19th June 2023

3 ways to warm up your home this winter

With the onset of winter, many of us are thinking about ways to keep our homes warm. We’re spending more time inside and reaching for the dials on our heaters, sending greenhouse gas emissions – and our energy bills – through the roof.


The good news is there are alternatives to running your heater around the clock. There are things you can do to keep your home cosy through the cooler months that not only have less impact to the environment, but keep your energy costs low as well.


1. Invest in insulation - Double your glazing (not your bills)

The windows in your home, as well as letting light in, act as heat conductors – you can spend your days heating your house only to lose a significant amount of warmth through single glazing. Double glazed windows limit the transfer of both hot and cold air, providing year-round comfort while reducing reliance on heating and cooling.


2. Make the most of the sun with the right window overhang

Free heating in the winter is an appealing proposition, and the sun can provide just that – as your windows let the sunlight in, passive solar heat warms your home. But what happens in summer, when you don’t want your house to turn into a furnace? It’s simple – because the sun is lower in the sky in winter and almost straight overhead in summer, by extending or paring back the eaves of your windows to the right depth you can let the winter sun stream in and shade out the summer sun later in the year.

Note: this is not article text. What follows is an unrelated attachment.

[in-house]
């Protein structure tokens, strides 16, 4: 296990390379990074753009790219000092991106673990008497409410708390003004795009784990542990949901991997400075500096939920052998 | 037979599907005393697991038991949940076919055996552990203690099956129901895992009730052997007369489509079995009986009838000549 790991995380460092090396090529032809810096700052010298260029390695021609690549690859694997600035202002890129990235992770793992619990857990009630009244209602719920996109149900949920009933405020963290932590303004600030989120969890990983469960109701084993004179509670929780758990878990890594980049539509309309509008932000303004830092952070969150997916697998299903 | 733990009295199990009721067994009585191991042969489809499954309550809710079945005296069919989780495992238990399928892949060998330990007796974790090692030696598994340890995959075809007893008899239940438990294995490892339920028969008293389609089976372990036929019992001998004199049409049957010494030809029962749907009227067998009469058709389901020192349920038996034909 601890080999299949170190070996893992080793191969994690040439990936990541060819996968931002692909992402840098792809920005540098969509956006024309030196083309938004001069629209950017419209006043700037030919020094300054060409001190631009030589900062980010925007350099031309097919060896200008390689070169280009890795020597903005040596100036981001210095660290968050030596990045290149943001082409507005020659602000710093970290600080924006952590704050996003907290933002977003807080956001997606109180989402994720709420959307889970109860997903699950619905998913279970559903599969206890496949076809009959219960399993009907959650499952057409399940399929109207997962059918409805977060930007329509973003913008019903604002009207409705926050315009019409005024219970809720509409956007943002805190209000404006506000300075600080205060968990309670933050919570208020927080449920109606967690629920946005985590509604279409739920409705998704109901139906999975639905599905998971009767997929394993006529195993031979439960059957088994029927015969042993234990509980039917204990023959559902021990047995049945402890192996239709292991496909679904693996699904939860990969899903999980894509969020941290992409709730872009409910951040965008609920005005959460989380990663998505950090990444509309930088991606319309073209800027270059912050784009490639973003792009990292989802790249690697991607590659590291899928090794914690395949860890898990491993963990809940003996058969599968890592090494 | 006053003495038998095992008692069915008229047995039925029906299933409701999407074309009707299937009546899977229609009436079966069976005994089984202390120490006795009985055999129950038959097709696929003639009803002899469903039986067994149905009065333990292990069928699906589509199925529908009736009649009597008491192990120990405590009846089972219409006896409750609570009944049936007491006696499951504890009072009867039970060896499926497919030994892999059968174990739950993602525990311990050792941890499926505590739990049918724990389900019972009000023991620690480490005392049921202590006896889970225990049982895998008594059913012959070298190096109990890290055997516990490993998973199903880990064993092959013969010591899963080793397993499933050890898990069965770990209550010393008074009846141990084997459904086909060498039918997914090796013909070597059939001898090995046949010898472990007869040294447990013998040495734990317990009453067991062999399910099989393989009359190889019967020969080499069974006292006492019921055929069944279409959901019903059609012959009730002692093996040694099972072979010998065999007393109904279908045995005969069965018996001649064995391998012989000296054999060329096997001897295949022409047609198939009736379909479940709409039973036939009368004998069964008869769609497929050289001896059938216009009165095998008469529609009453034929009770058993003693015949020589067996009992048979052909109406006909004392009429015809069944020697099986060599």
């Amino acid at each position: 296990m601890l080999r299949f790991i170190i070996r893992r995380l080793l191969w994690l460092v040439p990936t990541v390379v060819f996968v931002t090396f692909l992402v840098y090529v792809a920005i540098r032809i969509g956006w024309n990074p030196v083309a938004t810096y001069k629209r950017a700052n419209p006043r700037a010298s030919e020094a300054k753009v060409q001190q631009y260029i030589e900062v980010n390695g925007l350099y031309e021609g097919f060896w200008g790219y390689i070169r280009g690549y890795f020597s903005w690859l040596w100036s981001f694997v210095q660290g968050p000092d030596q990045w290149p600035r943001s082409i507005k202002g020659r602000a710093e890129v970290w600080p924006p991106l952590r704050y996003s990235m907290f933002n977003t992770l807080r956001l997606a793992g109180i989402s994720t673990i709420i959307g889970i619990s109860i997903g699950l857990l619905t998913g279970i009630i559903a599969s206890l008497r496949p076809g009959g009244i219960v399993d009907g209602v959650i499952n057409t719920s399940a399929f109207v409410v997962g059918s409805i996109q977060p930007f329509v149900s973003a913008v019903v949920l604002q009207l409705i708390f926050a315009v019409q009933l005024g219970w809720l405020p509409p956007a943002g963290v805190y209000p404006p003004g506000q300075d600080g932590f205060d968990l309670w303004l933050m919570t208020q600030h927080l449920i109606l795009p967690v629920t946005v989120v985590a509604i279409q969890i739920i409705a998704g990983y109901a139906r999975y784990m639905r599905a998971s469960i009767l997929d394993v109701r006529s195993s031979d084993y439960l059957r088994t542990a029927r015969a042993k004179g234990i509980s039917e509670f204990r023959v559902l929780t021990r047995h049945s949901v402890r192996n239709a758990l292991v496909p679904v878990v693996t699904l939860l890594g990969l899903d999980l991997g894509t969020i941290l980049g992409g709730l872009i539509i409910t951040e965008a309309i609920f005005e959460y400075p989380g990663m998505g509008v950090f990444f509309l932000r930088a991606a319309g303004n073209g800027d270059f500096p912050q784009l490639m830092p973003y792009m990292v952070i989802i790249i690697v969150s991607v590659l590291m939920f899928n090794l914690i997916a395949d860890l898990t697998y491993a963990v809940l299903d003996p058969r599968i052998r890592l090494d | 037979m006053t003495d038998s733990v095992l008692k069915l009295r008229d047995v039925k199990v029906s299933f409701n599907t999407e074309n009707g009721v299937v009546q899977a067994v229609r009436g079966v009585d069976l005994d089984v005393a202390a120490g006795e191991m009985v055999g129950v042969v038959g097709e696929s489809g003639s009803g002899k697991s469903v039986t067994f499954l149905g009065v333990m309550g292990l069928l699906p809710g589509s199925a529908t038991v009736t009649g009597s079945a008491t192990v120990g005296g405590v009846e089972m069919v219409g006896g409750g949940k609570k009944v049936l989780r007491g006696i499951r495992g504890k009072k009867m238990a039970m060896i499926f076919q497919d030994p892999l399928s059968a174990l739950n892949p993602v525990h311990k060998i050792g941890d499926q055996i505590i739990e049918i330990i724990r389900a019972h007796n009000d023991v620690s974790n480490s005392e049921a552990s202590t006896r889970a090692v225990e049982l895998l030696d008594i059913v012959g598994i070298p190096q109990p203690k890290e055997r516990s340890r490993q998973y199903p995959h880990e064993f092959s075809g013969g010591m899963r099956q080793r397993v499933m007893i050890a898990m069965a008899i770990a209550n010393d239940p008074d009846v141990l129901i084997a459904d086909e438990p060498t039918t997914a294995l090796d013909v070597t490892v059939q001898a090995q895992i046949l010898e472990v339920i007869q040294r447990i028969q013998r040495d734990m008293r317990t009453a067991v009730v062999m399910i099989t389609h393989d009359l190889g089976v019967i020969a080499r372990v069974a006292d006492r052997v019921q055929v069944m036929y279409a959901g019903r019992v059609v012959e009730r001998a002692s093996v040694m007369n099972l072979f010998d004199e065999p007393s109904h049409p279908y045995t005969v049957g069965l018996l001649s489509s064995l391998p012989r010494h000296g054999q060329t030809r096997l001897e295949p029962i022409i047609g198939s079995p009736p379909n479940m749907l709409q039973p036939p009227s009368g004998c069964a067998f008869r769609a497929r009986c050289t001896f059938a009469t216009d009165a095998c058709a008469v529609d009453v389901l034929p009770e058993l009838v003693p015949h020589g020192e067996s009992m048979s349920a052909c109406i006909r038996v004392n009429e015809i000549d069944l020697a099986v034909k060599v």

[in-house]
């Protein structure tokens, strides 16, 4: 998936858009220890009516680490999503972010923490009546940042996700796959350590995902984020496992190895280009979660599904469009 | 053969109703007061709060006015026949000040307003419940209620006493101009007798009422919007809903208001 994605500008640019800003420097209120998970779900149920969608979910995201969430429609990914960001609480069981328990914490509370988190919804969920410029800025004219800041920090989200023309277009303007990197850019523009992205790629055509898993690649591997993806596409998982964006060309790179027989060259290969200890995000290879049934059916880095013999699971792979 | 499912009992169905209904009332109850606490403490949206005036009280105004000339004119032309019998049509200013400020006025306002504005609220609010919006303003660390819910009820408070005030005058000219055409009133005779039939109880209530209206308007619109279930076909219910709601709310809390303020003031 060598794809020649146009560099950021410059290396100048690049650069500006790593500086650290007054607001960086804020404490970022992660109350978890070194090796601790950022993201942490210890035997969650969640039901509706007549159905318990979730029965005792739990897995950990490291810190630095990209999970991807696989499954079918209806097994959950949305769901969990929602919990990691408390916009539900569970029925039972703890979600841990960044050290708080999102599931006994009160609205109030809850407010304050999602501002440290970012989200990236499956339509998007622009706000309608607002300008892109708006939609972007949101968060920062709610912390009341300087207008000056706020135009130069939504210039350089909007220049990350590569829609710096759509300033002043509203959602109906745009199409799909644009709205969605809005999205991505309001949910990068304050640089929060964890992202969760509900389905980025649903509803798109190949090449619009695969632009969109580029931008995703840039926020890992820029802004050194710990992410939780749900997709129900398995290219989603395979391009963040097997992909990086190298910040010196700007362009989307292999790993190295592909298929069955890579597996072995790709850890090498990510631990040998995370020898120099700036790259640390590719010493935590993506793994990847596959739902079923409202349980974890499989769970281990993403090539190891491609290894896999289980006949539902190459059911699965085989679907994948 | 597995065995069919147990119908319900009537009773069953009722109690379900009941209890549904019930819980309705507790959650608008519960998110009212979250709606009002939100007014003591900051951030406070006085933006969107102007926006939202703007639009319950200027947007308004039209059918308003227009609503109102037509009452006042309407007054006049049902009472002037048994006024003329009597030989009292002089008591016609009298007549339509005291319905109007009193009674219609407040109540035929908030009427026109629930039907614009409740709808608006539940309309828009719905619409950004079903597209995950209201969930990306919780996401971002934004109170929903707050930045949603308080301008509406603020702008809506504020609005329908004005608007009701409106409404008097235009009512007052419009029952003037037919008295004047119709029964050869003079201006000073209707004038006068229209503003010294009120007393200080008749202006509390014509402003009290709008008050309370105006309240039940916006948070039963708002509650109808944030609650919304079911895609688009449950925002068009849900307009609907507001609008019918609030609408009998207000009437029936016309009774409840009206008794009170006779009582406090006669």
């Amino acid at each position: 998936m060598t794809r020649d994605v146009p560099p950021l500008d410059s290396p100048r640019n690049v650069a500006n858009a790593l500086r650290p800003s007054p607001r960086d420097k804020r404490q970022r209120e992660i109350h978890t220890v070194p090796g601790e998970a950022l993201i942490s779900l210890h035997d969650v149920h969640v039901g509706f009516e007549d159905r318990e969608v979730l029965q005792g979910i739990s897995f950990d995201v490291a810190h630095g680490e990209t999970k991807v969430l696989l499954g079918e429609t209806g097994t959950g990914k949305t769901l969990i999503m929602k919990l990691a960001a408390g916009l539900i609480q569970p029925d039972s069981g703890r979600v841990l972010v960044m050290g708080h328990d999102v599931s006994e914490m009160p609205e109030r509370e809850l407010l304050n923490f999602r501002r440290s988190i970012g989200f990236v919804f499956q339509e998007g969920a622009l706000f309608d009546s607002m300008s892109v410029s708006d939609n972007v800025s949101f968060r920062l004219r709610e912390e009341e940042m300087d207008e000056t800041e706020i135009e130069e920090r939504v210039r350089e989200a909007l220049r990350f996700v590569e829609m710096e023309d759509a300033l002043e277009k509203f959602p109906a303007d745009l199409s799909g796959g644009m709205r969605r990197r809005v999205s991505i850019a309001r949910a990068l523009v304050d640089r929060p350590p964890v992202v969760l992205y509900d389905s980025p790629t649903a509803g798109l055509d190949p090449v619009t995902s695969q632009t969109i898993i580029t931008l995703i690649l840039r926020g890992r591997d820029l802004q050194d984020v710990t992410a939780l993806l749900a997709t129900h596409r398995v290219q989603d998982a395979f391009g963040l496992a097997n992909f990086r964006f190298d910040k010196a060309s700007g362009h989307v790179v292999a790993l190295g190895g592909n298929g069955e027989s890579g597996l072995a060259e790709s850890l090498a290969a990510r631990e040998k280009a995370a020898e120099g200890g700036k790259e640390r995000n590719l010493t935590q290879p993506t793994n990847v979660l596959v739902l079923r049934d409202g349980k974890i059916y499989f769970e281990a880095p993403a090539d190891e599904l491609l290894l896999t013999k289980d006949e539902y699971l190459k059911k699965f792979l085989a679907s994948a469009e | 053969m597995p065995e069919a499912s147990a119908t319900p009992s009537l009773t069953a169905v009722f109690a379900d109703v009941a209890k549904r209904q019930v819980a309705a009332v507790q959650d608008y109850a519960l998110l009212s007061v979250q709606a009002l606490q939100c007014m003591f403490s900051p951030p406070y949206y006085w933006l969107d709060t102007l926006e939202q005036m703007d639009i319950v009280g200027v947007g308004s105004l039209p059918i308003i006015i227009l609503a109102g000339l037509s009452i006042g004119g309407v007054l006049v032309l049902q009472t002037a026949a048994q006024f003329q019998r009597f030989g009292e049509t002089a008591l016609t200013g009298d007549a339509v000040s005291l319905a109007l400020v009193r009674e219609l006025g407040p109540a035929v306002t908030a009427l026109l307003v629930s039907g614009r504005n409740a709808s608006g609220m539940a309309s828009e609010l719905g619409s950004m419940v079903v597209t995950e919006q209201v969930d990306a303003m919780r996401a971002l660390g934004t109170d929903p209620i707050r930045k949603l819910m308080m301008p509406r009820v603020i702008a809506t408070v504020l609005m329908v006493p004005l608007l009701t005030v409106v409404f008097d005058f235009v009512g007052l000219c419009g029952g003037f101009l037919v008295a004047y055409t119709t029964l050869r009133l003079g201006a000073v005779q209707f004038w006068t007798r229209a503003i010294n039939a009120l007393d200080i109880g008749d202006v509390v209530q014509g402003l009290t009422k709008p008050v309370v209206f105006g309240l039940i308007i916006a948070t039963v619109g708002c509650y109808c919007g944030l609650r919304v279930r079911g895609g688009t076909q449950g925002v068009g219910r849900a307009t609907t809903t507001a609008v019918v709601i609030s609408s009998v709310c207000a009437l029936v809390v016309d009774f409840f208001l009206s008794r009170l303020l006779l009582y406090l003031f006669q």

3. Improve ventilation

With the arrival of the wet winter months comes the problem of rising damp, which not only affects comfort levels in your home but if left unchecked, can cause significant damage. Installing a subfloor cross ventilation system allows you to exhaust damp air from the underfloor area and bring fresh air in – and it also makes it easier to heat your home. Having good cross ventilation allows you to open your windows and warm up your house during the day while the sun is out.


There is nothing better than settling into a warm, comfortable house in winter – and by choosing cleaner, greener ways to improve the thermal comfort of your home you can make it a more pleasurable place to live in, while significantly reducing your energy costs.